By Andrea Moore

​​​​Lera Auerbach, 24 Preludes for Violin & Piano

For many in the Camerata Pacifica audience, Lera Auerbach needs no introduction. A friend of principal cellist Ani Aznavoorian since their days at The Juilliard School, Auerbach’s works have been performed by the Camerata since the 2007-08 season. Camerata Pacifica has also commissioned two significant works from her: Dreammusik, for cello and chamber ensemble, which premiered in March 2014 and will be performed again in March 2020, and 24 Preludes for Viola and Piano, which premiered in the 2017-18 season.

Born in 1973 in Chelyabinsk, Russia, Auerbach received her early musical training from her mother. Departing for the U.S. in 1991 as the Soviet Union crumbled, she received her bachelor’s and master’s degrees from The Juilliard School. In addition to her work as a composer, Auerbach is a virtuoso pianist, having graduated from the program in piano at the Hannover Hochschule für Musik, and is a published poet. She is one of the most acclaimed and widely performed composers of her generation; her works have been performed all over the world, and championed by musicians including the Tokyo String Quartet, Gidon Kremer, the Hamburg State Ballet, and leading festivals including Caramoor, Lucerne, and Moscow Autumn.

The 24 Preludes for Violin and Piano, composed in 1999, are part of an ongoing series of 24-prelude sets, which includes ones for cello and piano, solo piano, and the Camerata Pacifica-commissioned set for viola and piano. The subgenre that is the set of 24 preludes and fugues—a pair in each key—first follows Bach’s Well-Tempered Clavier. With this said, Auerbach’s duos are unusual for not being for solo piano. This piece moves through the 24 major and minor keys by way of their relative minors; that is, C Major, which has no sharps or flats, is followed by A Minor, which shares that key signature. Auerbach wrote, “The challenge was not only to write a meaningful and complete prelude that might be only a minute long, but also for this short piece to be an organic part of a larger composition with its own form.”

Ludwig van Beethoven, Piano Trio in B-flat Major, Op. 97, “Archduke”

This Trio was one of Beethoven’s many pieces dedicated to his friend and patron, Archduke Rudolph; others include his fourth and fifth piano concertos, the “Hammerklavier” Sonata, and Missa Solemnis, written to be performed at Rudolf’s enthronement as Archbishop of Olomouc. The Allgemeine musikalische Zeitung, an authoritative source of reviews and criticism, offered a glowing assessment of the piece, saying it “undisputedly shines as one of the brightest-glowing green leaves in the laurel crown he has long worn.”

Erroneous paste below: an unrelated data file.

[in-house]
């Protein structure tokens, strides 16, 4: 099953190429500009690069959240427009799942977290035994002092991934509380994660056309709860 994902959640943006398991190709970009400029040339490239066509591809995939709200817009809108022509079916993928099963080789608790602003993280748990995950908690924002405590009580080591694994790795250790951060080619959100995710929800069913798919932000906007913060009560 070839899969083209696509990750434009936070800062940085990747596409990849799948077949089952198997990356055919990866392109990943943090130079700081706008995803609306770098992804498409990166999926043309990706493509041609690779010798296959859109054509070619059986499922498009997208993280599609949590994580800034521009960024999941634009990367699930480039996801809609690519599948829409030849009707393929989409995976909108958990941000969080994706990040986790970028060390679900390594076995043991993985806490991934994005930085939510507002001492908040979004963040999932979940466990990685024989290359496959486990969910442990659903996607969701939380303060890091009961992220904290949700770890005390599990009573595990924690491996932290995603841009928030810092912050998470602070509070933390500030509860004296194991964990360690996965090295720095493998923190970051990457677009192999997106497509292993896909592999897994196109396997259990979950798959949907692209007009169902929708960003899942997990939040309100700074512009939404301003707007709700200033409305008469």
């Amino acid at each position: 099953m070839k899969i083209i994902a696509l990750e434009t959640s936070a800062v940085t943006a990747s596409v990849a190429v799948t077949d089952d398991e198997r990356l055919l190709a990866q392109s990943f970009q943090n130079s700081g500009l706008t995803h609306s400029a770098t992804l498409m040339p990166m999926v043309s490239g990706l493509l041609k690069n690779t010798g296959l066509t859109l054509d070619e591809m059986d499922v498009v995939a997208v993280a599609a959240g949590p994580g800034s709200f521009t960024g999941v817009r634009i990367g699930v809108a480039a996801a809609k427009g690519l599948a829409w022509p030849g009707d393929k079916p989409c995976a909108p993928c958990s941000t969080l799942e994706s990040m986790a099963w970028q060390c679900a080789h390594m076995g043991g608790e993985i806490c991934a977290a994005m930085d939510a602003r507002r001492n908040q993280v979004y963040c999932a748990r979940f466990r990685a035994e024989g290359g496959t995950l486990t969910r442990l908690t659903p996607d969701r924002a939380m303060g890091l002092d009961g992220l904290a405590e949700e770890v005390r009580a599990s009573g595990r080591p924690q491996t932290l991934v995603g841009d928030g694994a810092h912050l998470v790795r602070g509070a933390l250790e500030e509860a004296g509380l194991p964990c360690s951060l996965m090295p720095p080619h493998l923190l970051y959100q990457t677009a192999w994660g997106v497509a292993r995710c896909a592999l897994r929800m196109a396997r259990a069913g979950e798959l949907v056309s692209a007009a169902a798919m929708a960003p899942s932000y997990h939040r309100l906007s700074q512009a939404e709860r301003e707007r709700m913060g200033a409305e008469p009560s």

The initial sketches for this piano trio come from 1810, although Beethoven only completed it in March of the next year. Beethoven had already written several piano trios, and his own virtuosity at the keyboard may have informed the dominance of the instrument in some of these trios, especially the two that comprise Op. 70 (1808). Nonetheless, this is the only one of Beethoven’s piano trios to open with the piano only, which introduces an expansive theme, often described as “noble” in its own right, and the basis for the movement’s remarkably extended structure.  In the development section, the lyrical first theme is fragmented, undercut by pizzicato and piano trills; there’s more than a little ambiguity before the recapitulation puts us back on more solid ground. The Scherzo, holding the unusual second-movement position, is lighter in mood, although the Trio section brings in a minor key and harmonic ambiguity. Like the first movement, this one is large in scale, with Beethoven indicating a complete repeat of both sections. The strings have a denser texture than in some of Beethoven’s earlier trios; overall, the piano is less dominant here, and seems to reach for a harmony among equal voices. 

The third movement opens with a chorale-like chord progression in the piano, harmonized in the next phrase by the strings. This kind of aching simplicity is also on display in some of Beethoven’s other slow movements—the second movement of the “Appassionata” Sonata, for example. The opening yields to a dreamlike series of triplets, again harmonized by the strings. The movement builds through a series of variations, which eventually transition into an extended coda. Despite an increase in rhythmic complexity and thickening textures, this movement retains a lyrical simplicity that is (perhaps unfairly) not much associated with Beethoven. It also suggests another angle to Beethoven’s influence on Schubert (whose final sonata, in the same key of B-flat, is part of next month’s program). The final movement, although not in triple meter, has a touch of the scherzo about it, with a light-hearted opening, and some remarkably ornate elaborations in the piano part.

This Trio premiered in 1814 with Beethoven at the piano. According to the composer Louis Spohr’s somewhat horrified eyewitness account, Beethoven’s deafness caused him to play poorly, too loudly in some places and too quietly in others. This performance of the Archduke Trio would be his last public performance as a pianist, a thought that is especially poignant while listening to the third movement.